Israel’s Rightward Shift Leaves Palestinian Citizens Out in the Cold

by Jonathan Cook | published February 13, 2013

Shortly before polling day in Israel’s January general election, the Arab League issued a statement urging Israel’s large Palestinian minority, a fifth of the country’s population, to turn out en masse to vote. The League’s unprecedented intervention -- reportedly at the instigation of the League’s Palestinian delegation -- was motivated by two concerns.

Wedding in Galilee

by Ella Shohat
published in MER154

Wedding in Galilee (Michel Khleifi, 1987).

The Myth of Israel's Liberal Supreme Court Exposed

by Jonathan Cook | published February 23, 2012

Little more than a decade ago, in a brief interlude of heady optimism about the prospects of regional peace, the Israeli Supreme Court issued two landmark rulings that, it was widely assumed, heralded the advent of a new, post-Zionist era for Israel. But with two more watershed judgments handed down over the winter of 2011-2012 the same court has decisively reversed the tide.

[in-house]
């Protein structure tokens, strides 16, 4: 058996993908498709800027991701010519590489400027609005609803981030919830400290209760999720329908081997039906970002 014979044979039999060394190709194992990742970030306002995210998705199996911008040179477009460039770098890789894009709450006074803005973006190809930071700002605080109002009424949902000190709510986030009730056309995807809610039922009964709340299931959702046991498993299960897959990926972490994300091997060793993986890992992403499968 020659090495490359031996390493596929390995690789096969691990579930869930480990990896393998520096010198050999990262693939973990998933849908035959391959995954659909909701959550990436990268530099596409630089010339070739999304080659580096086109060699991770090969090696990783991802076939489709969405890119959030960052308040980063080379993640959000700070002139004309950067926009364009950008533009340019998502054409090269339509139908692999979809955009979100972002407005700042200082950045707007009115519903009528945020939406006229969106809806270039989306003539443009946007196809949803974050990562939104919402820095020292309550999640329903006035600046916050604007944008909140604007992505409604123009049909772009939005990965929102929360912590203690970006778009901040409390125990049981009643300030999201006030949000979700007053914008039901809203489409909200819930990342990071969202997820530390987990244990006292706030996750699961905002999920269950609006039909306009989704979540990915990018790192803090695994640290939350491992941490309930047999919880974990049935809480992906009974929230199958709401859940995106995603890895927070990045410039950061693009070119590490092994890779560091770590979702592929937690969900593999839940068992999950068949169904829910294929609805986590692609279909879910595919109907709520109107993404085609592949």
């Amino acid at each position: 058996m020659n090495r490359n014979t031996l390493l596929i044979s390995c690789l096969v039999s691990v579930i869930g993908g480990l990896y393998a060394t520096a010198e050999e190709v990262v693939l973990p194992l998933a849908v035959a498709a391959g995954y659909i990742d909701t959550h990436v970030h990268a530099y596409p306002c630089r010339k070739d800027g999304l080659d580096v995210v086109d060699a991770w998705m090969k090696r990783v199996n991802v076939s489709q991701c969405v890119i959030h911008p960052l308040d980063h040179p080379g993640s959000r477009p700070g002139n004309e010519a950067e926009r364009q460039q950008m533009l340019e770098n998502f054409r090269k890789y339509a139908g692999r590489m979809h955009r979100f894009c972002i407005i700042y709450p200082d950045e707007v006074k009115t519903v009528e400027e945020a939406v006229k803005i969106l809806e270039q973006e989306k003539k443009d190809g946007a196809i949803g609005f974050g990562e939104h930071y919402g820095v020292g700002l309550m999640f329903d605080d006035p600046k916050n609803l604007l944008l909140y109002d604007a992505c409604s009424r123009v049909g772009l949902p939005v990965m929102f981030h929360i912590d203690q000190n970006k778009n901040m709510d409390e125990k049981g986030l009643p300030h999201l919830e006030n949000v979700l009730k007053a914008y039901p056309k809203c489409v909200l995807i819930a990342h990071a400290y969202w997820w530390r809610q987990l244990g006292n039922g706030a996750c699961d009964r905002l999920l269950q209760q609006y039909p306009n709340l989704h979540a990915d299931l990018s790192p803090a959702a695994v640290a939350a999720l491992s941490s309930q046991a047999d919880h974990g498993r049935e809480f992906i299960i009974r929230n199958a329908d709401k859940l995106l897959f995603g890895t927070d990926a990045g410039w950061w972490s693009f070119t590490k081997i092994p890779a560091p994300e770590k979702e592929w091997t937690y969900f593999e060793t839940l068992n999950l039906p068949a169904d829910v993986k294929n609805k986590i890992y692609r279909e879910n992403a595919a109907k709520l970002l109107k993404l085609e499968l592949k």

The Negev's Hot Wind Blowing

by Jonathan Cook | published October 25, 2011

Over the past 15 months the dusty plains of the northern Negev desert in Israel have been witness to a ritual of destruction, part of a police operation known as Hot Wind. On 29 occasions since June 2010, hundreds of Israeli paramilitary officers have made the pilgrimage over a dirt track near the city of Beersheva to the zinc sheds and hemp tents of al-‘Araqib. Within hours of their arrival, the 45 ramshackle structures -- home to some 300 Bedouin villagers -- are pulled down and al-‘Araqib is wiped off the map once again. All that remains to mark the area’s inhabitation by generations of the al-Turi tribe are the stone graves in the cemetery.

The Other Palestinians

by Joel Beinin
published in MER177

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The Israeli-Palestinian Conflict and the Arab Awakening

by Joel Beinin | published August 1, 2011